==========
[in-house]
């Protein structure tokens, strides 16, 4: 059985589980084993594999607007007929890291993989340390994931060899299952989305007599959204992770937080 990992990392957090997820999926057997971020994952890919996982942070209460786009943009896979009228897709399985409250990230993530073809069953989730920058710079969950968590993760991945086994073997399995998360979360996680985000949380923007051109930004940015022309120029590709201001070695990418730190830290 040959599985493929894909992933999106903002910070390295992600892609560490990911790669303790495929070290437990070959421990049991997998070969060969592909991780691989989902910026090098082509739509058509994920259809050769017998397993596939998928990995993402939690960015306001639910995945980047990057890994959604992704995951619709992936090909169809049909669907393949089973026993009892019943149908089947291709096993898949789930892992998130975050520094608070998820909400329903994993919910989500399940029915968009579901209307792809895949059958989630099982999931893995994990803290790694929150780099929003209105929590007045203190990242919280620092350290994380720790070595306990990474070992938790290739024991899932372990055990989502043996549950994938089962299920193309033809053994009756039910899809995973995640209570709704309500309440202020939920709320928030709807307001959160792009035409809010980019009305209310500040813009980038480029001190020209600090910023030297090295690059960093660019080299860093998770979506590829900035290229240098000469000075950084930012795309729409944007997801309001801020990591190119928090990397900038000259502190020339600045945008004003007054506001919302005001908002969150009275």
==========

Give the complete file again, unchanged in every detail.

[in-house]
């Protein structure tokens, strides 16, 4: 059985589980084993594999607007007929890291993989340390994931060899299952989305007599959204992770937080 990992990392957090997820999926057997971020994952890919996982942070209460786009943009896979009228897709399985409250990230993530073809069953989730920058710079969950968590993760991945086994073997399995998360979360996680985000949380923007051109930004940015022309120029590709201001070695990418730190830290 040959599985493929894909992933999106903002910070390295992600892609560490990911790669303790495929070290437990070959421990049991997998070969060969592909991780691989989902910026090098082509739509058509994920259809050769017998397993596939998928990995993402939690960015306001639910995945980047990057890994959604992704995951619709992936090909169809049909669907393949089973026993009892019943149908089947291709096993898949789930892992998130975050520094608070998820909400329903994993919910989500399940029915968009579901209307792809895949059958989630099982999931893995994990803290790694929150780099929003209105929590007045203190990242919280620092350290994380720790070595306990990474070992938790290739024991899932372990055990989502043996549950994938089962299920193309033809053994009756039910899809995973995640209570709704309500309440202020939920709320928030709807307001959160792009035409809010980019009305209310500040813009980038480029001190020209600090910023030297090295690059960093660019080299860093998770979506590829900035290229240098000469000075950084930012795309729409944007997801309001801020990591190119928090990397900038000259502190020339600045945008004003007054506001919302005001908002969150009275």